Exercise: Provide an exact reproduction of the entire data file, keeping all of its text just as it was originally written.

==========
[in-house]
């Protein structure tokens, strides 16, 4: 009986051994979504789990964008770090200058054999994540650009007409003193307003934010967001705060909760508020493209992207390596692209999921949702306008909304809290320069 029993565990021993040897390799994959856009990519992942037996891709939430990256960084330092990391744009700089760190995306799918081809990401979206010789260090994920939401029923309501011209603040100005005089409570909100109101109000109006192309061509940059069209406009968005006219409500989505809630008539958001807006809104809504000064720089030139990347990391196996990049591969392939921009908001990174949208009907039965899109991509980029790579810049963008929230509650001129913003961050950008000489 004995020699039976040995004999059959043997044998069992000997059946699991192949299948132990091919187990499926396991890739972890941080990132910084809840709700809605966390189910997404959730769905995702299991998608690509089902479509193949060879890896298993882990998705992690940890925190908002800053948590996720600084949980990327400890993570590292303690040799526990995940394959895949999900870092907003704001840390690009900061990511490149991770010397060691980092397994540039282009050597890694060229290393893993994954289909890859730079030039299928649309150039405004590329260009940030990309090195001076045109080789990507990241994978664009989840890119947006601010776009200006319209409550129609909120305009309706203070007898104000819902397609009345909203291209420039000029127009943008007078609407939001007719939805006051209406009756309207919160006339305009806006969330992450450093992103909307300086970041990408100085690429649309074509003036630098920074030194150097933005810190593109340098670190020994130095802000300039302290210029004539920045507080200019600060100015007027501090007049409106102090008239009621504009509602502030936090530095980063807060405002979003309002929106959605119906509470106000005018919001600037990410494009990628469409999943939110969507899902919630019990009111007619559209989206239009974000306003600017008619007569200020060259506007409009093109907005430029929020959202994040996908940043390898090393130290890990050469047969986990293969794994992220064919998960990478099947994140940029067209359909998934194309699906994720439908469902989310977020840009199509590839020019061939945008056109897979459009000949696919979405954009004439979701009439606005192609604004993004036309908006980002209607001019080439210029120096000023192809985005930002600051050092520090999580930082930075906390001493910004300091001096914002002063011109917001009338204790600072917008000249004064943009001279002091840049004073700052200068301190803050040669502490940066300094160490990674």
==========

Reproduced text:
[in-house]
């Protein structure tokens, strides 16, 4: 009986051994979504789990964008770090200058054999994540650009007409003193307003934010967001705060909760508020493209992207390596692209999921949702306008909304809290320069 029993565990021993040897390799994959856009990519992942037996891709939430990256960084330092990391744009700089760190995306799918081809990401979206010789260090994920939401029923309501011209603040100005005089409570909100109101109000109006192309061509940059069209406009968005006219409500989505809630008539958001807006809104809504000064720089030139990347990391196996990049591969392939921009908001990174949208009907039965899109991509980029790579810049963008929230509650001129913003961050950008000489 004995020699039976040995004999059959043997044998069992000997059946699991192949299948132990091919187990499926396991890739972890941080990132910084809840709700809605966390189910997404959730769905995702299991998608690509089902479509193949060879890896298993882990998705992690940890925190908002800053948590996720600084949980990327400890993570590292303690040799526990995940394959895949999900870092907003704001840390690009900061990511490149991770010397060691980092397994540039282009050597890694060229290393893993994954289909890859730079030039299928649309150039405004590329260009940030990309090195001076045109080789990507990241994978664009989840890119947006601010776009200006319209409550129609909120305009309706203070007898104000819902397609009345909203291209420039000029127009943008007078609407939001007719939805006051209406009756309207919160006339305009806006969330992450450093992103909307300086970041990408100085690429649309074509003036630098920074030194150097933005810190593109340098670190020994130095802000300039302290210029004539920045507080200019600060100015007027501090007049409106102090008239009621504009509602502030936090530095980063807060405002979003309002929106959605119906509470106000005018919001600037990410494009990628469409999943939110969507899902919630019990009111007619559209989206239009974000306003600017008619007569200020060259506007409009093109907005430029929020959202994040996908940043390898090393130290890990050469047969986990293969794994992220064919998960990478099947994140940029067209359909998934194309699906994720439908469902989310977020840009199509590839020019061939945008056109897979459009000949696919979405954009004439979701009439606005192609604004993004036309908006980002209607001019080439210029120096000023192809985005930002600051050092520090999580930082930075906390001493910004300091001096914002002063011109917001009338204790600072917008000249004064943009001279002091840049004073700052200068301190803050040669502490940066300094160490990674």